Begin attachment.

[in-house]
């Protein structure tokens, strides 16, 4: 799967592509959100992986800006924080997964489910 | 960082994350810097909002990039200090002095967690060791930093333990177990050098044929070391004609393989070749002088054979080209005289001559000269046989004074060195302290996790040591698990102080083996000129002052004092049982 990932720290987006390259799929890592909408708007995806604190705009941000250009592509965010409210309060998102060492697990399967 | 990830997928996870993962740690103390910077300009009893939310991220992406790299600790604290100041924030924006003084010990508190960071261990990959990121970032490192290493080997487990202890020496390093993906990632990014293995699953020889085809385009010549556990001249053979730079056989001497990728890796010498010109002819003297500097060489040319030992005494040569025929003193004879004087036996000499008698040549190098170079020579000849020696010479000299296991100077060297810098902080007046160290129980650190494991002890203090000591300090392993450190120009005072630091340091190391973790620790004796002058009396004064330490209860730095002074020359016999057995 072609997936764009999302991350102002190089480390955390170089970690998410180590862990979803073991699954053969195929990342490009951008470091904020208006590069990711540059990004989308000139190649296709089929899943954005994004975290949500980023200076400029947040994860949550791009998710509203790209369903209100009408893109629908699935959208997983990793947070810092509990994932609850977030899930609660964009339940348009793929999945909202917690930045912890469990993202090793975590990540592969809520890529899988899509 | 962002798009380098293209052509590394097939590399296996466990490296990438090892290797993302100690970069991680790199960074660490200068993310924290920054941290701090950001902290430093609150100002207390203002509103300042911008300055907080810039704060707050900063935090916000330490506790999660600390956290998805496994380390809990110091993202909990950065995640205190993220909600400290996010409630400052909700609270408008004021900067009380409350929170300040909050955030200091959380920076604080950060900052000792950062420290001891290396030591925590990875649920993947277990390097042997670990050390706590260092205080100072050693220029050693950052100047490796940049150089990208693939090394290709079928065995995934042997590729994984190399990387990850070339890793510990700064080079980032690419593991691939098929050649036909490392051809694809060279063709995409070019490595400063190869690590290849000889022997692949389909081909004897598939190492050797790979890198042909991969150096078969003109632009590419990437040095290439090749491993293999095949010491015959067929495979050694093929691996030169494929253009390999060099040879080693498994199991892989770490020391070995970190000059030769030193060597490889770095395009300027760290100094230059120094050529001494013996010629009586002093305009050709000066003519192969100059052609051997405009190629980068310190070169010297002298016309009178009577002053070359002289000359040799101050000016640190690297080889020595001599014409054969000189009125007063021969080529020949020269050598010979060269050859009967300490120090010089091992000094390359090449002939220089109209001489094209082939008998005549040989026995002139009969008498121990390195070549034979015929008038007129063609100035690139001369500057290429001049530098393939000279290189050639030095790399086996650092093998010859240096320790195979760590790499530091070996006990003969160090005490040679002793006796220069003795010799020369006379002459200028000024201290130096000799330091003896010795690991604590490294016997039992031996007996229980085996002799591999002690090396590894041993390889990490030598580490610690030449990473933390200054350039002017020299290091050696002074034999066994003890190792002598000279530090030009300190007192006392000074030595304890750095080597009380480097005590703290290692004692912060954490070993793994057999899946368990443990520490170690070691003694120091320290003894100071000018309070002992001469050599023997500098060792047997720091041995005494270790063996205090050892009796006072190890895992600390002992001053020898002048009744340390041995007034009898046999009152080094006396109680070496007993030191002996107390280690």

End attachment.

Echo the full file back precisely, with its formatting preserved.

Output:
[in-house]
């Protein structure tokens, strides 16, 4: 799967592509959100992986800006924080997964489910 | 960082994350810097909002990039200090002095967690060791930093333990177990050098044929070391004609393989070749002088054979080209005289001559000269046989004074060195302290996790040591698990102080083996000129002052004092049982 990932720290987006390259799929890592909408708007995806604190705009941000250009592509965010409210309060998102060492697990399967 | 990830997928996870993962740690103390910077300009009893939310991220992406790299600790604290100041924030924006003084010990508190960071261990990959990121970032490192290493080997487990202890020496390093993906990632990014293995699953020889085809385009010549556990001249053979730079056989001497990728890796010498010109002819003297500097060489040319030992005494040569025929003193004879004087036996000499008698040549190098170079020579000849020696010479000299296991100077060297810098902080007046160290129980650190494991002890203090000591300090392993450190120009005072630091340091190391973790620790004796002058009396004064330490209860730095002074020359016999057995 072609997936764009999302991350102002190089480390955390170089970690998410180590862990979803073991699954053969195929990342490009951008470091904020208006590069990711540059990004989308000139190649296709089929899943954005994004975290949500980023200076400029947040994860949550791009998710509203790209369903209100009408893109629908699935959208997983990793947070810092509990994932609850977030899930609660964009339940348009793929999945909202917690930045912890469990993202090793975590990540592969809520890529899988899509 | 962002798009380098293209052509590394097939590399296996466990490296990438090892290797993302100690970069991680790199960074660490200068993310924290920054941290701090950001902290430093609150100002207390203002509103300042911008300055907080810039704060707050900063935090916000330490506790999660600390956290998805496994380390809990110091993202909990950065995640205190993220909600400290996010409630400052909700609270408008004021900067009380409350929170300040909050955030200091959380920076604080950060900052000792950062420290001891290396030591925590990875649920993947277990390097042997670990050390706590260092205080100072050693220029050693950052100047490796940049150089990208693939090394290709079928065995995934042997590729994984190399990387990850070339890793510990700064080079980032690419593991691939098929050649036909490392051809694809060279063709995409070019490595400063190869690590290849000889022997692949389909081909004897598939190492050797790979890198042909991969150096078969003109632009590419990437040095290439090749491993293999095949010491015959067929495979050694093929691996030169494929253009390999060099040879080693498994199991892989770490020391070995970190000059030769030193060597490889770095395009300027760290100094230059120094050529001494013996010629009586002093305009050709000066003519192969100059052609051997405009190629980068310190070169010297002298016309009178009577002053070359002289000359040799101050000016640190690297080889020595001599014409054969000189009125007063021969080529020949020269050598010979060269050859009967300490120090010089091992000094390359090449002939220089109209001489094209082939008998005549040989026995002139009969008498121990390195070549034979015929008038007129063609100035690139001369500057290429001049530098393939000279290189050639030095790399086996650092093998010859240096320790195979760590790499530091070996006990003969160090005490040679002793006796220069003795010799020369006379002459200028000024201290130096000799330091003896010795690991604590490294016997039992031996007996229980085996002799591999002690090396590894041993390889990490030598580490610690030449990473933390200054350039002017020299290091050696002074034999066994003890190792002598000279530090030009300190007192006392000074030595304890750095080597009380480097005590703290290692004692912060954490070993793994057999899946368990443990520490170690070691003694120091320290003894100071000018309070002992001469050599023997500098060792047997720091041995005494270790063996205090050892009796006072190890895992600390002992001053020898002048009744340390041995007034009898046999009152080094006396109680070496007993030191002996107390280690």